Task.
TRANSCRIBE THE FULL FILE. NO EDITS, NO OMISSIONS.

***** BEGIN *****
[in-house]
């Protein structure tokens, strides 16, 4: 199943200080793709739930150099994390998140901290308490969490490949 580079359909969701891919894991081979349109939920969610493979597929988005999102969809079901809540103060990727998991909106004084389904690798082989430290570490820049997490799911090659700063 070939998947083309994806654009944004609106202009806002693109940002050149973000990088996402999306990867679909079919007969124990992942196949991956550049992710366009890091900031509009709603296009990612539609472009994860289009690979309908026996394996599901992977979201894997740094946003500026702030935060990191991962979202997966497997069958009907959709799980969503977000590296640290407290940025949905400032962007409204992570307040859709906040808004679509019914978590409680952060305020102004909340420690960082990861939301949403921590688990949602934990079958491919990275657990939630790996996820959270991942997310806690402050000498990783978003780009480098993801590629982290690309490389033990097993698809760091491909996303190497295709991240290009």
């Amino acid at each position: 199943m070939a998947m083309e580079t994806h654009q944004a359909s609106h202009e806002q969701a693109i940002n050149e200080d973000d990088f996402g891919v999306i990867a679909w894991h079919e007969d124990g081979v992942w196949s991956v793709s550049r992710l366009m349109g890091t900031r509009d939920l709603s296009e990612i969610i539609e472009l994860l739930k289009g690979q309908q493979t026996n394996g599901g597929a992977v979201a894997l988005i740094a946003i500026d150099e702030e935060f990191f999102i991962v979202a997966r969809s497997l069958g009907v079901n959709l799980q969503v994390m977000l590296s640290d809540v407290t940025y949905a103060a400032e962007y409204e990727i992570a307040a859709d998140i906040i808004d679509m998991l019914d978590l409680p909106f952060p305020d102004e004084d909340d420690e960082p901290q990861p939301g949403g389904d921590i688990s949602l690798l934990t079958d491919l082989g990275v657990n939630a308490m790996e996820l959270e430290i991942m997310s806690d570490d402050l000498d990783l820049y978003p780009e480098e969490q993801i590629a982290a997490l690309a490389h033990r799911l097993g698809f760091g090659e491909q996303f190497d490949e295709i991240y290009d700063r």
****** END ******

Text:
[in-house]
């Protein structure tokens, strides 16, 4: 199943200080793709739930150099994390998140901290308490969490490949 580079359909969701891919894991081979349109939920969610493979597929988005999102969809079901809540103060990727998991909106004084389904690798082989430290570490820049997490799911090659700063 070939998947083309994806654009944004609106202009806002693109940002050149973000990088996402999306990867679909079919007969124990992942196949991956550049992710366009890091900031509009709603296009990612539609472009994860289009690979309908026996394996599901992977979201894997740094946003500026702030935060990191991962979202997966497997069958009907959709799980969503977000590296640290407290940025949905400032962007409204992570307040859709906040808004679509019914978590409680952060305020102004909340420690960082990861939301949403921590688990949602934990079958491919990275657990939630790996996820959270991942997310806690402050000498990783978003780009480098993801590629982290690309490389033990097993698809760091491909996303190497295709991240290009």
């Amino acid at each position: 199943m070939a998947m083309e580079t994806h654009q944004a359909s609106h202009e806002q969701a693109i940002n050149e200080d973000d990088f996402g891919v999306i990867a679909w894991h079919e007969d124990g081979v992942w196949s991956v793709s550049r992710l366009m349109g890091t900031r509009d939920l709603s296009e990612i969610i539609e472009l994860l739930k289009g690979q309908q493979t026996n394996g599901g597929a992977v979201a894997l988005i740094a946003i500026d150099e702030e935060f990191f999102i991962v979202a997966r969809s497997l069958g009907v079901n959709l799980q969503v994390m977000l590296s640290d809540v407290t940025y949905a103060a400032e962007y409204e990727i992570a307040a859709d998140i906040i808004d679509m998991l019914d978590l409680p909106f952060p305020d102004e004084d909340d420690e960082p901290q990861p939301g949403g389904d921590i688990s949602l690798l934990t079958d491919l082989g990275v657990n939630a308490m790996e996820l959270e430290i991942m997310s806690d570490d402050l000498d990783l820049y978003p780009e480098e969490q993801i590629a982290a997490l690309a490389h033990r799911l097993g698809f760091g090659e491909q996303f190497d490949e295709i991240y290009d700063r």